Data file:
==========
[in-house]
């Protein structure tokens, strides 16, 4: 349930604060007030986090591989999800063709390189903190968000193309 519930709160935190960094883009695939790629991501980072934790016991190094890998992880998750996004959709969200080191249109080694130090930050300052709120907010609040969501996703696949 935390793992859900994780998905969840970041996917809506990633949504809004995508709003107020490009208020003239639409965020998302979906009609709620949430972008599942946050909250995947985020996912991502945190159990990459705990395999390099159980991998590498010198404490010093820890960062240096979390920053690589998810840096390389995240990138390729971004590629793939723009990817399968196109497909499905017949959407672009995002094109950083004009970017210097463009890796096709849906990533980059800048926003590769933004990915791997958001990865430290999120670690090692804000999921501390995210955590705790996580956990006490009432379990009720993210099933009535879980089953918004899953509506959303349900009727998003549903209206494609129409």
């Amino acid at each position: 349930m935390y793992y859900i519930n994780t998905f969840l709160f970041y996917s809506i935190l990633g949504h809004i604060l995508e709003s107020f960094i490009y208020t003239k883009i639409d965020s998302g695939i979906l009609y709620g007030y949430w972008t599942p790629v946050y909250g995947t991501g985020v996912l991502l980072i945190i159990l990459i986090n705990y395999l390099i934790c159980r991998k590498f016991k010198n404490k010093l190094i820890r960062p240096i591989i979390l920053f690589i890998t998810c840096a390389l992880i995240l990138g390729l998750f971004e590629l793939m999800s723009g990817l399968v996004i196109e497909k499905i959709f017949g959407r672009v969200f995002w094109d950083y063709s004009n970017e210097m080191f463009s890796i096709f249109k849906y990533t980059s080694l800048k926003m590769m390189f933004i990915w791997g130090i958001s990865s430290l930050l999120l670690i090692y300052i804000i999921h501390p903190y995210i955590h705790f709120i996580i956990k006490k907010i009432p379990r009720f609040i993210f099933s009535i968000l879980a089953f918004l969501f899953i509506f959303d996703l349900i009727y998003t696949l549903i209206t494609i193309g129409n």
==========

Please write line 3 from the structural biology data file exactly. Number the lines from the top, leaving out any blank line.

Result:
């Amino acid at each position: 349930m935390y793992y859900i519930n994780t998905f969840l709160f970041y996917s809506i935190l990633g949504h809004i604060l995508e709003s107020f960094i490009y208020t003239k883009i639409d965020s998302g695939i979906l009609y709620g007030y949430w972008t599942p790629v946050y909250g995947t991501g985020v996912l991502l980072i945190i159990l990459i986090n705990y395999l390099i934790c159980r991998k590498f016991k010198n404490k010093l190094i820890r960062p240096i591989i979390l920053f690589i890998t998810c840096a390389l992880i995240l990138g390729l998750f971004e590629l793939m999800s723009g990817l399968v996004i196109e497909k499905i959709f017949g959407r672009v969200f995002w094109d950083y063709s004009n970017e210097m080191f463009s890796i096709f249109k849906y990533t980059s080694l800048k926003m590769m390189f933004i990915w791997g130090i958001s990865s430290l930050l999120l670690i090692y300052i804000i999921h501390p903190y995210i955590h705790f709120i996580i956990k006490k907010i009432p379990r009720f609040i993210f099933s009535i968000l879980a089953f918004l969501f899953i509506f959303d996703l349900i009727y998003t696949l549903i209206t494609i193309g129409n």